Supreme Court rules in landmark insurance case
AIG Europe Ltd v OC320301 LLP (UKSC 2016/0100)
Wednesday, 22 March, Supreme Court of Justice
The Supreme Court has today (22 March 2017) expressed its view that 214 property investors who brought a claim against The International Law Partnership were right to resist insurers AIG Europe Ltd’s attempt to aggregate their claims and limit liability to just £3million.
Royds Withy King, acting for the 214 claimants, negotiated a settlement earlier this year, the details of which remain confidential.
Richard Woodman, a partner at Royds Withy King, who has been representing the 214 investors since 2010, said: “The Supreme Court has today determined an important point of principle in relation to the proper interpretation of the aggregation clause in the SRA’s Minimum Terms of Cover.
“While the clarity and ease of application of the Court of Appeal’s judgment was ultimately not upheld, we are nonetheless very content with the outcome of this decision. The Supreme Court has found that to determine whether matters or transactions are related or not is an acutely fact sensitive exercise of judgment. The Supreme Court’s judgment of this case is, on the agreed facts before it, that the insurers had no right to aggregate the claims of the Peninsula Village investors with those of the Marrakech investors. This means that the insurer’s primary case, that all 214 individual claims could be aggregated to one claim with a £3 million limit has failed, and the alternative case of our clients’ has succeeded.”
Richard Woodman continued: “A precedent has therefore been established for cases involving solicitors professional indemnity policies that insurers should not try to aggregate together multiple insurance claims which involve many transactions that relate to two or more discrete developments or projects.”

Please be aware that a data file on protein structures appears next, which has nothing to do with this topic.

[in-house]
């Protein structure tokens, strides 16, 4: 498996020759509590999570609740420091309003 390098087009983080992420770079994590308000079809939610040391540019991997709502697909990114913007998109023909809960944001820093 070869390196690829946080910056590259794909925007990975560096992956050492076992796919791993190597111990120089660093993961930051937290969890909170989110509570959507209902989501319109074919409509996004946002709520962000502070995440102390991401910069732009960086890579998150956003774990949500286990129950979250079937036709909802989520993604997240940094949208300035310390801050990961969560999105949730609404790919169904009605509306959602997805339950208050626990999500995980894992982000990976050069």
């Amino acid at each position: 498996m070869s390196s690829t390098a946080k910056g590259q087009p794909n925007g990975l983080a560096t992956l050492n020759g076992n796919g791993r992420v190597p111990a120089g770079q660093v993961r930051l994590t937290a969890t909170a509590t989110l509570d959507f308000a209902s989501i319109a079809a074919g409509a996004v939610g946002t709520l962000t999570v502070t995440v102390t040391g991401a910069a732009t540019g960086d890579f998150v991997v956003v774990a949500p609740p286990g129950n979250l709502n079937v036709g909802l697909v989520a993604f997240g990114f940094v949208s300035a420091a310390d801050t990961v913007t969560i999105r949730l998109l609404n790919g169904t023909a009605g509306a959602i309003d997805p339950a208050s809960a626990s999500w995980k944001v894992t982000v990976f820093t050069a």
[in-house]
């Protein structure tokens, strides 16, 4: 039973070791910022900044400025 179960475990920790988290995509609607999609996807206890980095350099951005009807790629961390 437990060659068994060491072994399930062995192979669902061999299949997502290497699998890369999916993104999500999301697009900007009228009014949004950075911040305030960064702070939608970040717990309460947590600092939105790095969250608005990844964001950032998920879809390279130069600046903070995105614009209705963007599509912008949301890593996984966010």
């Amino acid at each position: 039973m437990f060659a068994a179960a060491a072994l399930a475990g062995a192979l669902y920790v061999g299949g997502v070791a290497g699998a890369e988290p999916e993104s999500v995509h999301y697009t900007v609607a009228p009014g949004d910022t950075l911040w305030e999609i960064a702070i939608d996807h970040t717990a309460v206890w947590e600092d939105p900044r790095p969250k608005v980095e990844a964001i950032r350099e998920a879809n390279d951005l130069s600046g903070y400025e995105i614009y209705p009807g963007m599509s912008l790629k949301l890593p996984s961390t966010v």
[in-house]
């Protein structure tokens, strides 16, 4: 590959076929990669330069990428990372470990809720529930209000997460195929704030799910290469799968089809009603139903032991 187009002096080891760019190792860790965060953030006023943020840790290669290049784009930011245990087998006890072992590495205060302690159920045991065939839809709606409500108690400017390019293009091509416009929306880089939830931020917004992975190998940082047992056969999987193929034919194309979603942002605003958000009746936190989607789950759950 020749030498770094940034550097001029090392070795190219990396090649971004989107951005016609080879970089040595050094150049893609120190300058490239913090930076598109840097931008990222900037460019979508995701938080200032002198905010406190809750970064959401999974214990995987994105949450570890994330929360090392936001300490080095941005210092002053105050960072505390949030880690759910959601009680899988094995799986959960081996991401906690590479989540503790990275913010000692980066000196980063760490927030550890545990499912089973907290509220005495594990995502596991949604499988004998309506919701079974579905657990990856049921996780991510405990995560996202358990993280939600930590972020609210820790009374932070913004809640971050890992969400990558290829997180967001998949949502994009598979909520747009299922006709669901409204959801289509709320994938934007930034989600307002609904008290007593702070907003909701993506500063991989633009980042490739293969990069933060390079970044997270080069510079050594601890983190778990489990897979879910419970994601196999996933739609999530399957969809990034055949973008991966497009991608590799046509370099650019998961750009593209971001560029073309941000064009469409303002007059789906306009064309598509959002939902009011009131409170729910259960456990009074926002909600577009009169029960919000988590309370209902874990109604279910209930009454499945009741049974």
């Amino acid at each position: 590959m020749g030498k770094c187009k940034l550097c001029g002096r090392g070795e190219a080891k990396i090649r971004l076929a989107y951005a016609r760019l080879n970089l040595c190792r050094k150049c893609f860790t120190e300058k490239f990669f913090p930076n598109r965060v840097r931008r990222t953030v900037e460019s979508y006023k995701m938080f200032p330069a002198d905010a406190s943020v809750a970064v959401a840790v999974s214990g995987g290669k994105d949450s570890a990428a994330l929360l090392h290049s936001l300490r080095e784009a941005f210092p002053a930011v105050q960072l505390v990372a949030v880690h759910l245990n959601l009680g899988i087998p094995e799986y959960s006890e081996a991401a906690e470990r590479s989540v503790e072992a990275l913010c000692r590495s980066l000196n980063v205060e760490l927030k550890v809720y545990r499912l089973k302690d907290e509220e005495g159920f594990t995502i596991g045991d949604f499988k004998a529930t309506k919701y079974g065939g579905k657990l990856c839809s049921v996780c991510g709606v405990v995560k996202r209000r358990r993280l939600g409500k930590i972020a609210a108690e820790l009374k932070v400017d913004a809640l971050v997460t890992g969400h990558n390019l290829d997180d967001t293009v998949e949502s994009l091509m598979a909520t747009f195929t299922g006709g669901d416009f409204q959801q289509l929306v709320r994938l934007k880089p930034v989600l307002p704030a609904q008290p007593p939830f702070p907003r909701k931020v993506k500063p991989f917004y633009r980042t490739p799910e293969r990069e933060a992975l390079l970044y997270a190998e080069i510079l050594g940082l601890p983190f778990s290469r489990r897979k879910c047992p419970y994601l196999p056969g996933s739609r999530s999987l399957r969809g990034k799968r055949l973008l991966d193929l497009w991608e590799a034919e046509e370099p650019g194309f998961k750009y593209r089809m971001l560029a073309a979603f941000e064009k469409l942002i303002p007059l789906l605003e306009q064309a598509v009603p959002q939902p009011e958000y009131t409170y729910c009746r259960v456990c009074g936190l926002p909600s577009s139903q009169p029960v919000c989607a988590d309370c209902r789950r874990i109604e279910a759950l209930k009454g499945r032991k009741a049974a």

“This has been an exceptionally hard fought case brought and funded by ordinary individuals against one of the largest insurance companies in the world, involving a complex area of insurance law. The beneficiaries have had to wait too long for this case to be resolved, due in no small part to the intransigence of the insurer, which launched multiple appeals, and which in the end has not succeeded in its primary objective of vastly diminishing our clients’ right to compensation.
The beneficiaries’ claims were settled on a confidential basis earlier this year.
This landmark professional indemnity insurance appeal was brought to the Supreme Court by AIG Europe Ltd against private investors on the 10 October 2016. Judges had to determine whether claims brought by 214 property buyers and investors under the insurance policy held by defunct law firm, The International Law Partnership (TILP), should be treated as one claim, several smaller claims or individual claims.
Today’s judgment may be the most important since the House of Lord’s decision in Lloyds TSB General Insurance Holdings and others v. Lloyds Bank Group Insurance Company Limited  UKHL 48. It will be the first time the Supreme Court has been asked to interpret the wording of the aggregation clause in the Minimum Terms of Cover (MTC) for professional indemnity insurance policies which are mandatory for all regulated law firms according to rules set by the Solicitors Regulation Authority.
You can find background on this case here.
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